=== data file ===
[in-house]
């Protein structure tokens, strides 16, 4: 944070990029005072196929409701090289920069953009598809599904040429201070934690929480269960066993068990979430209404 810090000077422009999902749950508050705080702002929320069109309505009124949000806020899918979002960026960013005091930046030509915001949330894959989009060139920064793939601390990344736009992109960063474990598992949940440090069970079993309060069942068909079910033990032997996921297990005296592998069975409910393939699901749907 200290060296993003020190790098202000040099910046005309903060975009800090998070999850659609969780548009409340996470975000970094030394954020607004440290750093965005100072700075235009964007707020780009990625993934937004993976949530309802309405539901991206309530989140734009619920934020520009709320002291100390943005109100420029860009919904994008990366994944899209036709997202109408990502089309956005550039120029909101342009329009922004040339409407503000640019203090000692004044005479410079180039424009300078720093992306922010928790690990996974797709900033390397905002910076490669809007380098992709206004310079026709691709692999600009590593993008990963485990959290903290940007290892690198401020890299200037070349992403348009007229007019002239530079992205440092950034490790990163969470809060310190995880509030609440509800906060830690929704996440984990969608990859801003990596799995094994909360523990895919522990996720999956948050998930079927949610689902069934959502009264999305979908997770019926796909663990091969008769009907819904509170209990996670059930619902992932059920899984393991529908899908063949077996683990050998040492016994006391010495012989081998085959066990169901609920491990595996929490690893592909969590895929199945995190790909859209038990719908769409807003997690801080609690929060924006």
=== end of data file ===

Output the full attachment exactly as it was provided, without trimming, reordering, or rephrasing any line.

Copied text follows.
[in-house]
């Protein structure tokens, strides 16, 4: 944070990029005072196929409701090289920069953009598809599904040429201070934690929480269960066993068990979430209404 810090000077422009999902749950508050705080702002929320069109309505009124949000806020899918979002960026960013005091930046030509915001949330894959989009060139920064793939601390990344736009992109960063474990598992949940440090069970079993309060069942068909079910033990032997996921297990005296592998069975409910393939699901749907 200290060296993003020190790098202000040099910046005309903060975009800090998070999850659609969780548009409340996470975000970094030394954020607004440290750093965005100072700075235009964007707020780009990625993934937004993976949530309802309405539901991206309530989140734009619920934020520009709320002291100390943005109100420029860009919904994008990366994944899209036709997202109408990502089309956005550039120029909101342009329009922004040339409407503000640019203090000692004044005479410079180039424009300078720093992306922010928790690990996974797709900033390397905002910076490669809007380098992709206004310079026709691709692999600009590593993008990963485990959290903290940007290892690198401020890299200037070349992403348009007229007019002239530079992205440092950034490790990163969470809060310190995880509030609440509800906060830690929704996440984990969608990859801003990596799995094994909360523990895919522990996720999956948050998930079927949610689902069934959502009264999305979908997770019926796909663990091969008769009907819904509170209990996670059930619902992932059920899984393991529908899908063949077996683990050998040492016994006391010495012989081998085959066990169901609920491990595996929490690893592909969590895929199945995190790909859209038990719908769409807003997690801080609690929060924006």